Arizona 3: Phoenix Democrats Rising
January 26, 2023 · 2:00 PM EST
Rep. Ruben Gallego’s Senate ambitions have been clear for a while. But now that the Democratic congressman has officially announced his campaign to challenge independent Sen. Kyrsten Sinema, Arizona Democrats hoping to succeed him in Congress have begun laying the groundwork for their own 2024 campaigns.
Arizona’s 3rd District, which encompasses a significant portion of Phoenix’s urban communities, is far and away the bluest congressional district in the state. Joe Biden carried the district by more than 50 points in 2020, so the race to replace Gallego will be decided in the Democratic primary. Arizona’s primaries are typically held in August, giving potential candidates a long runway to prepare their campaigns.
One of three Democratic-held congressional districts in the state, the 3rd District is likely to draw interest from a wide range of Democrats in Phoenix. The last time this seat was open was 2014, when Democratic Rep. Ed Pastor retired after serving in Congress for nearly 25 years. Gallego, then a state legislator, won the Democratic primary with 49 percent, defeating three other candidates including Mary Rose Wilcox, a Maricopa County supervisor backed by Pastor.
The (Potential) Candidates
In the days since Gallego’s announcement, several Democrats have shown interest in running for the seat. Phoenix City Council Member Laura Pastor — Ed Pastor’s daughter — was the first to comment publicly, tweeting Tuesday morning that she would “look at pursuing the seat.” Pastor had considered running for her father’s seat back in 2014, a year after she was first elected to the city council.
During last year’s redistricting process, Pastor pushed to make the new 3rd District even more Democratic, proposing a map that would move parts of Phoenix from Republican Rep. David Schweikert’s competitive 1st District into the 3rd. Her maneuvers were ultimately unsuccessful, and she faced some backlash from Arizona Democrats because the changes would have made Schweikert more difficult to defeat.
But Pastor’s name carries serious weight, and she would likely be a frontrunner in the race to succeed Gallego.
State Senate Minority Leader Raquel Terán has also been floated as a potential candidate. Terán, who’s also the outgoing chair of the state Democratic Party, has a long history of involvement in progressive Arizona politics. She organized opposition to Arizona Senate Bill 1070, a 2010 law that drew national attention for its crackdown on illegal immigration.
Terán has yet to comment on her 2024 plans. But Democrats pointed to her as a potential contender to keep an eye on.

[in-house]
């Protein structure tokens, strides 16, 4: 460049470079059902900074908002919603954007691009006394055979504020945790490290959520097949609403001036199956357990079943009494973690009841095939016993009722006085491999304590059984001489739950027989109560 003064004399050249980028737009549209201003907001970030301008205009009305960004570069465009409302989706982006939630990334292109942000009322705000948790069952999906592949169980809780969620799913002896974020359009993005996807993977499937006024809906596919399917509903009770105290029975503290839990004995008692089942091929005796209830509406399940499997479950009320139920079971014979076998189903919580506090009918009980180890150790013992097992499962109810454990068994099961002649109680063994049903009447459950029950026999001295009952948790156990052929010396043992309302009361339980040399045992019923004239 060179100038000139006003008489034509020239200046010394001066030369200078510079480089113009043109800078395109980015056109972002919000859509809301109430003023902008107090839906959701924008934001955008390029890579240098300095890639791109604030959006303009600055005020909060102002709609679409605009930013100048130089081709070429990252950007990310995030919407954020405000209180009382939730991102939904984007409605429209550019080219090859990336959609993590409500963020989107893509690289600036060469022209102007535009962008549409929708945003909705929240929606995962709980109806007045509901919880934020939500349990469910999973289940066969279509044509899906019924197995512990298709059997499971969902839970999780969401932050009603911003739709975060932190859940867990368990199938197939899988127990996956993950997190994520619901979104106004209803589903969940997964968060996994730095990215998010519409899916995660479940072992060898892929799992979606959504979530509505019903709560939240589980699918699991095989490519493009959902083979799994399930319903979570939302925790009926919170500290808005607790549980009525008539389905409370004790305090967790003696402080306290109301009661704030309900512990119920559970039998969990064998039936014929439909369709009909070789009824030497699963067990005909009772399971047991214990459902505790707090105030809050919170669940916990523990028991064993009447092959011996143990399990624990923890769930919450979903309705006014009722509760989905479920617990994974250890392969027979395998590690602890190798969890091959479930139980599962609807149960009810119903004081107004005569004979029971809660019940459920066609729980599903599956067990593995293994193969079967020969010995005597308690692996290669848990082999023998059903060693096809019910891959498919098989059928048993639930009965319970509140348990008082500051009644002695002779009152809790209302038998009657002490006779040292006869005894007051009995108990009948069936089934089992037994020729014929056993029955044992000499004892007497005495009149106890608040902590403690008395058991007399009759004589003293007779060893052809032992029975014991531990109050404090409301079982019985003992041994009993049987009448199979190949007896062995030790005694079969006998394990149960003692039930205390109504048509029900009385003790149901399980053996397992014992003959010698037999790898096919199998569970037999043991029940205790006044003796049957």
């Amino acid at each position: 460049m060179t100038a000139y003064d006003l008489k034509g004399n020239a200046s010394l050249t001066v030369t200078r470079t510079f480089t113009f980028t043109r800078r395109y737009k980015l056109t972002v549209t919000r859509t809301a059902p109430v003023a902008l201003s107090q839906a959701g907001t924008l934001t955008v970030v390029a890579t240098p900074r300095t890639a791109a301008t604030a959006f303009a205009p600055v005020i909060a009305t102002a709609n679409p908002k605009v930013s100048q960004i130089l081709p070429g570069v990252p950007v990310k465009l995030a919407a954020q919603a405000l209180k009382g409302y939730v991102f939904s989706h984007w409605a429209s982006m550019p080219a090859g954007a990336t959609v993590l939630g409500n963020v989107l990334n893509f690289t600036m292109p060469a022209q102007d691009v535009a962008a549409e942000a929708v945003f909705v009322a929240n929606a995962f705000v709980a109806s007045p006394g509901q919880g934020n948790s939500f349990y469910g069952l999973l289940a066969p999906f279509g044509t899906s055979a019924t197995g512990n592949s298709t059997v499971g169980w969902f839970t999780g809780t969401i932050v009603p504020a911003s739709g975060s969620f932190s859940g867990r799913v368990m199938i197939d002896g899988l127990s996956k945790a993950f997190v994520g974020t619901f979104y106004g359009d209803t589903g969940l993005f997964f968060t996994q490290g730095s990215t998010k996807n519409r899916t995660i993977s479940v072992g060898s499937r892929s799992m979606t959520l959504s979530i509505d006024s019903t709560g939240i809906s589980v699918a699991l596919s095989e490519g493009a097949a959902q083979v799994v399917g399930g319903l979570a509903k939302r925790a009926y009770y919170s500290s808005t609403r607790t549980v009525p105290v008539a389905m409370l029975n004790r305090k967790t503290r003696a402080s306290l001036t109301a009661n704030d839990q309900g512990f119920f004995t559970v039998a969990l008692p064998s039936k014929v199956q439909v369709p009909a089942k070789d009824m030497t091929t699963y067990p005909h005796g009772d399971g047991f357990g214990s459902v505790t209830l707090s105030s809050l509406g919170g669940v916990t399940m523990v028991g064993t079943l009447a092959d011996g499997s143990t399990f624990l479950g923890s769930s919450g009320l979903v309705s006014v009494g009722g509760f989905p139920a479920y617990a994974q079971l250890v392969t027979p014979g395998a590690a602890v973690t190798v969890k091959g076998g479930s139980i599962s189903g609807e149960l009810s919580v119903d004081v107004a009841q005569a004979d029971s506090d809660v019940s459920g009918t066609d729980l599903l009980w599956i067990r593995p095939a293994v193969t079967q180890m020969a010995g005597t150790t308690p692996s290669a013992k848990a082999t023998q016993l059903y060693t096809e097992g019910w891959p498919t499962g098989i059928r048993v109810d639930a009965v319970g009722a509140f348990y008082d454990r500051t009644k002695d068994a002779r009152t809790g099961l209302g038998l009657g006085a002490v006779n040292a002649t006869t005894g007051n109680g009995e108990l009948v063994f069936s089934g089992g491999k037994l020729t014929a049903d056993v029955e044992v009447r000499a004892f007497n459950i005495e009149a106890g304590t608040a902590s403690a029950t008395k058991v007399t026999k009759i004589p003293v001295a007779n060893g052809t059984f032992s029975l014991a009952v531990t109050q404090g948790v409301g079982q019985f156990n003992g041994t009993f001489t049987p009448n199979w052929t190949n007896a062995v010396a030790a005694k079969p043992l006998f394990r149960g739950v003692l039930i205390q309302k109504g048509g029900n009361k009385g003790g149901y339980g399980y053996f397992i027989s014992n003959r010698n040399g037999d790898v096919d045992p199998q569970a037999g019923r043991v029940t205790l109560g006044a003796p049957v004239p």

Several other candidates are reportedly weighing bids. Former state House Minority Leader Reginald Bolding and Phoenix City Council Member Yassamin Ansari told Axios they’re considering running.
Bolding came in second-place in the Democratic primary for Secretary of State last year — though he may be under investigation for allegedly violating campaign finance law.
Ansari is the youngest woman ever elected to Phoenix’s city council and also the first Iranian American elected to public office in the state. A former United Nations adviser, Ansari ran for city council on a platform focused on climate change.
Mark Kelly’s state director Luis Heredia is also on the shortlist of names. Heredia has worked as a campaign operative in Arizona for years and is a former executive director of the state Democratic Party.
Martin Quezada, a former state Legislator who lost the 2022 race for state Treasurer to Republican Kimberly Yee, is reportedly mulling a bid too.
Maricopa County Supervisor Steve Gallardo, who’s currently running for the state party chairmanship, is another Democrat to watch. He tweeted Tuesday that he wasn't planning on running for the seat, but if he doesn’t win the chairmanship, that could change. Gallardo also ran for this seat when it was open in 2014, though he dropped out of the race before the primary.
Other Democrats who could run include former state Rep. Cesar Chavez, Phoenix City Council Member Betty Guardado, Arizona Corporation Commissioner Anna Tovar, and state Rep. Analise Ortiz.
And state Sen. Catherine Miranda, who lost to Gallego in the 2018 Democratic primary by nearly 50 points, could attempt a comeback bid. But her pro-life positions and past support for Republicans like former Gov. Doug Ducey would make it difficult for her to win a primary.
Gallego has made no public indication that he’ll endorse in the primary. But one Democratic source told Inside Elections they expected the congressman to be involved.
Though Gallego’s endorsement would carry weight, it’s certainly not determinative. Democratic voters in 2014 nominated Gallego despite Pastor’s endorsement of one of his primary opponents.
“Endorsements draw political lines, but this electorate is not necessarily paying attention,” Progress Arizona executive director Alex Alvarez told Inside Elections.
Alvarez speculated that some of the supporters who backed Wilcox in 2014 might be aligned with Laura Pastor in 2024.
At least one liberal-leaning group, Phoenix’s United Food & Commercial Workers Local 99, has indicated that it plans to endorse in the primary. As the field takes shape over the coming months, this could be an open seat that draws significant attention from local and national groups.